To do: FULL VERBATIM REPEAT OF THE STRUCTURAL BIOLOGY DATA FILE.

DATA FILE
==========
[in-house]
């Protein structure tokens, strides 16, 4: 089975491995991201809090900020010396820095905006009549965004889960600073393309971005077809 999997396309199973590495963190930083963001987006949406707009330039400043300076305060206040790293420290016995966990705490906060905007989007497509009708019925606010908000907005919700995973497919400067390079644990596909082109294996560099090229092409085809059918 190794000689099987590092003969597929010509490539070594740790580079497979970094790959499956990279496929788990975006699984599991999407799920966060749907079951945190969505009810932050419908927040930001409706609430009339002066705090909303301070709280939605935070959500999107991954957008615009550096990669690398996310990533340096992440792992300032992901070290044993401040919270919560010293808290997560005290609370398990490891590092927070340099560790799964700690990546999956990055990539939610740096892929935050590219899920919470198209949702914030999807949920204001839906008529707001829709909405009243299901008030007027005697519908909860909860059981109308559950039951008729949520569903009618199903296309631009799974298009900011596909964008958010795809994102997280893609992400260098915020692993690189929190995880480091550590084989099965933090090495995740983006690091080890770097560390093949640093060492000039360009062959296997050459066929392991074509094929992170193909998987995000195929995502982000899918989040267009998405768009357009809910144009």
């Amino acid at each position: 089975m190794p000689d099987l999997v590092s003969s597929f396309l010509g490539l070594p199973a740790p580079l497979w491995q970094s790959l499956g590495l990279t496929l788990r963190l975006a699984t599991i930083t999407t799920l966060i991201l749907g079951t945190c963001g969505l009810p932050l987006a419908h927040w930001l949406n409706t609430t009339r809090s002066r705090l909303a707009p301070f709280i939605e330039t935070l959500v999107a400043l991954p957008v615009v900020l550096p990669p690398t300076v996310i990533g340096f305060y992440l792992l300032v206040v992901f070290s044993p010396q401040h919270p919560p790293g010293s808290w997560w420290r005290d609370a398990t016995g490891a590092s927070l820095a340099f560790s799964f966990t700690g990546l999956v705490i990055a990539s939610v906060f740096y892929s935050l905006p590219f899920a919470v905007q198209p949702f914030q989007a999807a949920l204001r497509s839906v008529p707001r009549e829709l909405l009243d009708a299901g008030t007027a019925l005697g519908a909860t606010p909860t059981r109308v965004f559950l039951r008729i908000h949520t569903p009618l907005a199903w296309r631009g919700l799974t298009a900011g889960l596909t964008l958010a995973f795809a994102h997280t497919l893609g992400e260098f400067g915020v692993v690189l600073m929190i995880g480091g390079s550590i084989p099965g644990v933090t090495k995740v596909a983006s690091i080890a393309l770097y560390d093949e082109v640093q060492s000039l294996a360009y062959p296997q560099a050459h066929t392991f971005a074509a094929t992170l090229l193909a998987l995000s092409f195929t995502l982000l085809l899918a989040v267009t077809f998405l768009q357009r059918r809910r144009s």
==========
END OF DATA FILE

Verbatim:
[in-house]
């Protein structure tokens, strides 16, 4: 089975491995991201809090900020010396820095905006009549965004889960600073393309971005077809 999997396309199973590495963190930083963001987006949406707009330039400043300076305060206040790293420290016995966990705490906060905007989007497509009708019925606010908000907005919700995973497919400067390079644990596909082109294996560099090229092409085809059918 190794000689099987590092003969597929010509490539070594740790580079497979970094790959499956990279496929788990975006699984599991999407799920966060749907079951945190969505009810932050419908927040930001409706609430009339002066705090909303301070709280939605935070959500999107991954957008615009550096990669690398996310990533340096992440792992300032992901070290044993401040919270919560010293808290997560005290609370398990490891590092927070340099560790799964700690990546999956990055990539939610740096892929935050590219899920919470198209949702914030999807949920204001839906008529707001829709909405009243299901008030007027005697519908909860909860059981109308559950039951008729949520569903009618199903296309631009799974298009900011596909964008958010795809994102997280893609992400260098915020692993690189929190995880480091550590084989099965933090090495995740983006690091080890770097560390093949640093060492000039360009062959296997050459066929392991074509094929992170193909998987995000195929995502982000899918989040267009998405768009357009809910144009």
């Amino acid at each position: 089975m190794p000689d099987l999997v590092s003969s597929f396309l010509g490539l070594p199973a740790p580079l497979w491995q970094s790959l499956g590495l990279t496929l788990r963190l975006a699984t599991i930083t999407t799920l966060i991201l749907g079951t945190c963001g969505l009810p932050l987006a419908h927040w930001l949406n409706t609430t009339r809090s002066r705090l909303a707009p301070f709280i939605e330039t935070l959500v999107a400043l991954p957008v615009v900020l550096p990669p690398t300076v996310i990533g340096f305060y992440l792992l300032v206040v992901f070290s044993p010396q401040h919270p919560p790293g010293s808290w997560w420290r005290d609370a398990t016995g490891a590092s927070l820095a340099f560790s799964f966990t700690g990546l999956v705490i990055a990539s939610v906060f740096y892929s935050l905006p590219f899920a919470v905007q198209p949702f914030q989007a999807a949920l204001r497509s839906v008529p707001r009549e829709l909405l009243d009708a299901g008030t007027a019925l005697g519908a909860t606010p909860t059981r109308v965004f559950l039951r008729i908000h949520t569903p009618l907005a199903w296309r631009g919700l799974t298009a900011g889960l596909t964008l958010a995973f795809a994102h997280t497919l893609g992400e260098f400067g915020v692993v690189l600073m929190i995880g480091g390079s550590i084989p099965g644990v933090t090495k995740v596909a983006s690091i080890a393309l770097y560390d093949e082109v640093q060492s000039l294996a360009y062959p296997q560099a050459h066929t392991f971005a074509a094929t992170l090229l193909a998987l995000s092409f195929t995502l982000l085809l899918a989040v267009t077809f998405l768009q357009r059918r809910r144009s």